Red Sparrow wants you to believe it’s a sexy espionage thriller, one written by Justin Haythe (from both the Oscar-nominated Revolutionary Road and box-office bomb The Lone Ranger), based on a novel by Jason Matthews, and directed by frequent Lawrence collaborator Francis Lawrence (the Hunger Games franchise). With this team on hand what could possibly go wrong?
When Dominika Egarova (Jennifer Lawrence), Russia’s premiere ballerina, has a career-ending accident on stage, it seems the life she’s built for herself and her ailing mother (Joely Richardson) is quickly coming to an end. Enter her politician uncle (Matthias Schoenaerts) who sets her up on an assignment to get close to a sleazy tycoon to get information that’s valuable to the Russian government… who gets assassinated while he violates her. She’s then given the choice to be killed as well so there are no witnesses, or become a Sparrow – a government spy who uses their sexuality as a weapon. She reluctantly becomes a Sparrow.
Nate Nash (Joel Edgerton) is a CIA operative working in Russia as a handler for a mole planted in the Russian government. When a meet with his mole goes awry, Nash finds himself in the crosshairs of the Russians and the scrutiny of his own people. But when the mole goes silent, Nash devises a plan to re-establish trust. The Russians know what’s going on and send Dominika on her first assignment as a Sparrow: get close to Nash and find out who the mole is so they can execute him. Only they weren’t expecting Dominika and Nash to form a real bond.
I read the original script back when it first got picked up for production, and it was a fantastic, fast paced and intriguing spy-vs-spy story. Unfortunately, that’s not the movie we were given. Instead, what’s on the screen is a slow-paced origin story of a “normal” person being forced into a spy role. It’s painfully obvious that when Jennifer Lawrence got brought on to play the lead, she demanded to be written as the primary focus of the film. This turns the original lead of Nash into almost an afterthought that’s just lucky enough to get weaved into the story.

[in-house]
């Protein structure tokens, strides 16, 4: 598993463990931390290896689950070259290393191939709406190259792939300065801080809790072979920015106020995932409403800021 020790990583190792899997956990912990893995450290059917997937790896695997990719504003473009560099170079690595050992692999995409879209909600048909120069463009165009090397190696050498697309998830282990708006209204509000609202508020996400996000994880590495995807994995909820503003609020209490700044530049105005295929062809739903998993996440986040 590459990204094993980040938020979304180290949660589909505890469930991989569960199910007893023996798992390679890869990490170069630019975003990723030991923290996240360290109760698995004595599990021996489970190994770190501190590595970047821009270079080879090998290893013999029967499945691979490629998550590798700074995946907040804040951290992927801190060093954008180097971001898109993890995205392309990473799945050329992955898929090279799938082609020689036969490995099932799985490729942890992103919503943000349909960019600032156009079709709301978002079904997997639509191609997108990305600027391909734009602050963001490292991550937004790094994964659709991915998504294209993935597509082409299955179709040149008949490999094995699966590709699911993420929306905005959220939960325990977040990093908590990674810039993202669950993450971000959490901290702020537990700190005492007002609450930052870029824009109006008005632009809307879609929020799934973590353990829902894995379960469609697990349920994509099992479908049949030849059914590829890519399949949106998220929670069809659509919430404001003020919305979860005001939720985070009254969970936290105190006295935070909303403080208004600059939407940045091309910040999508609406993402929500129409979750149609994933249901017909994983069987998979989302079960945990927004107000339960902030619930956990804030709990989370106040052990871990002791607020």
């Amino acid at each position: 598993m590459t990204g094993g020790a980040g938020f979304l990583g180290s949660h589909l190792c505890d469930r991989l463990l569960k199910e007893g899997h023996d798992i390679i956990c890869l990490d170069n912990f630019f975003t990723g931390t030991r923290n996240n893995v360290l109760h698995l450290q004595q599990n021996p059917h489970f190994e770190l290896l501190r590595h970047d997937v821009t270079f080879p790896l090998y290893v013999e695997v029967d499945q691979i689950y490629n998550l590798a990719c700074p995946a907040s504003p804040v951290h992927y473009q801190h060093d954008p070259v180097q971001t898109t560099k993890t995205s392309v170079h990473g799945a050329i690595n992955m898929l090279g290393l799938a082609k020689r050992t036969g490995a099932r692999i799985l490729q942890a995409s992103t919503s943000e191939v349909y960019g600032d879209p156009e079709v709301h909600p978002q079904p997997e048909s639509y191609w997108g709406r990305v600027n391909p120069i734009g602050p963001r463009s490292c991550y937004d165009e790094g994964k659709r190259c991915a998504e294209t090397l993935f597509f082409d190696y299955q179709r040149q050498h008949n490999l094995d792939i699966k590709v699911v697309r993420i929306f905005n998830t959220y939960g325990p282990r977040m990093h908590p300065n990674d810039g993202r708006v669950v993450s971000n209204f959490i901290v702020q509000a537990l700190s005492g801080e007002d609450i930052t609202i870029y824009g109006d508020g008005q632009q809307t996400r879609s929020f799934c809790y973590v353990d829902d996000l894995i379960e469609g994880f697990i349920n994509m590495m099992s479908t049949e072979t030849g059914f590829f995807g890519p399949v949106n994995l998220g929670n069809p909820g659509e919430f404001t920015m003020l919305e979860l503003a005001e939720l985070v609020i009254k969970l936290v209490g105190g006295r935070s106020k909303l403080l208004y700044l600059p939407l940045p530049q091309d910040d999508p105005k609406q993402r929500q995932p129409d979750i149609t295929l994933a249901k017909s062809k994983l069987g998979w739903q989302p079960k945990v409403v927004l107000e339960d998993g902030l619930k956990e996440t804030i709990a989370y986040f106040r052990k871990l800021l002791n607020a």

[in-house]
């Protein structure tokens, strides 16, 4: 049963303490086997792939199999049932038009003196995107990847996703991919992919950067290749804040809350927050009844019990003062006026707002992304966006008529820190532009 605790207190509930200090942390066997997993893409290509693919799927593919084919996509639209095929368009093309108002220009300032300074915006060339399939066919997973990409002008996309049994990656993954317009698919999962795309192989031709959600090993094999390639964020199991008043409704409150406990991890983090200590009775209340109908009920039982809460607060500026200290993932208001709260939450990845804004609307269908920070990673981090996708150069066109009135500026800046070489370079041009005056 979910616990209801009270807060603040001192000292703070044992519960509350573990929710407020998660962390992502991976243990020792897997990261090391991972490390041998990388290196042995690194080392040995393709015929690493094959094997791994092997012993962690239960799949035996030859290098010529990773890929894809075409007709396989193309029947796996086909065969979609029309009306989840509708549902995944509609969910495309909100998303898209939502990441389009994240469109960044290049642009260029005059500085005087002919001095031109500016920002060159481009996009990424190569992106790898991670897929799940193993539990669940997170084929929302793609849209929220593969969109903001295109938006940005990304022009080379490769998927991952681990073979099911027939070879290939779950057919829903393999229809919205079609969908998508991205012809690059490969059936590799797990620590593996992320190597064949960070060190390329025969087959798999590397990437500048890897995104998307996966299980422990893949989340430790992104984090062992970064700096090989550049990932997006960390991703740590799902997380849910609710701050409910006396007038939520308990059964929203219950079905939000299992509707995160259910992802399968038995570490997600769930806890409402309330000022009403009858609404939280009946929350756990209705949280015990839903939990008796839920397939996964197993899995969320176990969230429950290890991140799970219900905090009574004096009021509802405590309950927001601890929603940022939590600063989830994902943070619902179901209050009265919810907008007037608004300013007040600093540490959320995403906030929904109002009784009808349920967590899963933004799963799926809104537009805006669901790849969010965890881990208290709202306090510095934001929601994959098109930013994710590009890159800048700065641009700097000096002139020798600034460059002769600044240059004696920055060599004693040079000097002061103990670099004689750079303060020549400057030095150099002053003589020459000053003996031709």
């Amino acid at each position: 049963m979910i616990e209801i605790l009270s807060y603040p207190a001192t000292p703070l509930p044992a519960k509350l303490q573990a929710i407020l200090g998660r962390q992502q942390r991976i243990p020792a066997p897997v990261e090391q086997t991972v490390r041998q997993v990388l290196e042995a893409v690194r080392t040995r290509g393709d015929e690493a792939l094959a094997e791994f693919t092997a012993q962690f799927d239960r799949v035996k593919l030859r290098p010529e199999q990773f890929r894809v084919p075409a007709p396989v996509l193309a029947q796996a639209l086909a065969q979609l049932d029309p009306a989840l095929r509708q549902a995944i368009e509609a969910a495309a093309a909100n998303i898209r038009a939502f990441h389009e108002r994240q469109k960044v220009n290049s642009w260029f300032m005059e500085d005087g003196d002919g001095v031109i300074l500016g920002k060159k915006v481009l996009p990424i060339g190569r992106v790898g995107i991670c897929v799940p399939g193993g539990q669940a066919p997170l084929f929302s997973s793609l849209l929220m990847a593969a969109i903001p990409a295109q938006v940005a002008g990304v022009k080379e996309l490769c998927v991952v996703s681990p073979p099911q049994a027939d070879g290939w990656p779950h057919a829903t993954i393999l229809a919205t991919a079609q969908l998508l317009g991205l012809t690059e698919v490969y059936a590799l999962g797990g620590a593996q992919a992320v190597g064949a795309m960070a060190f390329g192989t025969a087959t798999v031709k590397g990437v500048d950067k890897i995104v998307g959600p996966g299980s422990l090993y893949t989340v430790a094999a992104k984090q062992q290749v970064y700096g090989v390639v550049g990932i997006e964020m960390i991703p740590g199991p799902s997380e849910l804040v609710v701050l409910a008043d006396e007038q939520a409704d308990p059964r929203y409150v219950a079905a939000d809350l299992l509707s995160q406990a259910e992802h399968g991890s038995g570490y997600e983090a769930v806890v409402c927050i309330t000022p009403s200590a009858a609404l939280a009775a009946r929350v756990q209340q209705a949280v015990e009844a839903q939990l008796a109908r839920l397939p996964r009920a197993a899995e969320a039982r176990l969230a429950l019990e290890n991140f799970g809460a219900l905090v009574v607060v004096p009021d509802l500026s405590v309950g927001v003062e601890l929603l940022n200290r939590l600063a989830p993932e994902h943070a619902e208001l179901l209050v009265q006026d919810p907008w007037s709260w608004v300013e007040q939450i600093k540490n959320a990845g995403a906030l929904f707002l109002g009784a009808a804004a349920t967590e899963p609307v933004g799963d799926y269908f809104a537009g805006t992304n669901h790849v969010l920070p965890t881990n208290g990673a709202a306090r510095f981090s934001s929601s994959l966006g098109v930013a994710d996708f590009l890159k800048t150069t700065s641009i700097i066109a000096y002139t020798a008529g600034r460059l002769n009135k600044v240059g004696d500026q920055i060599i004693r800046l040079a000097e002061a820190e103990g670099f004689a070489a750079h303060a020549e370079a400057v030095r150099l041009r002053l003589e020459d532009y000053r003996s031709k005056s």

Proof that no matter how good your script may be, as the writer you have little to no influence on the final project. At least in this case they let Haythe rewrite himself.
The story in this final project is way too long at 139-minutes. It contains minimal conflict along the way as everyone gets their information so easily (Nash knows immediately who Dominika is, the Russians know about Nash immediately, in the end the mole reveals his identity willingly, etc). It’s just so convenient and the origin story for how she becomes a Sparrow is so drawn out, I was constantly checking the time in sheer boredom, just praying it’d all be over soon!
I’m usually a Jennifer Lawrence fan. I think she’s beautiful and a very talented actress. Admittedly, I have yet to see Mother, which I heard is a hard fail for her as an actress. After seeing Red Sparrow, I’m willing to believe that. In this movie, she was all accent, no talent. For someone who comes across so lively and fun in her interviews, she was so dead in the eyes during this film! She gave her lines, sure, but there was no emotion behind them other than the inflections of her voice. Her face barely ever moved, and her eyes were soulless. It was like watching an Academy award winning actress phone in a performance for a high school play. The name puts the butts in the seats, but the lifeless performance left me feeling like I’d just wasted an evening that could’ve been spent doing other things.
I’m also surprised that after the media coverage following stolen nude photos being leaked online that Lawrence would have this be her second nude performance in as many years (the first being in the aforementioned Mother). Still, I have a suspicion a body double may have played a part here.
The other actors involved also gave pretty weak performances compared to their previous bodies of work. It was almost as if everyone was afraid they might outshine Ms. Lawrence, which in this instance would not have been hard to do.
I was left completely disappointed by what should have been a badass spy movie. Instead, we’re left with lengthy, uninteresting storytelling and weak performances all-around. It’s difficult to recommend seeing Red Sparrow at full price, and that’s coming from someone who was treated to a screening of the film. Wait for this one to show up in your local Redbox or Netflix queue; that way you’ll only risk a few bucks – or your time – before you inevitably turn it off to go do something that’s actually fun.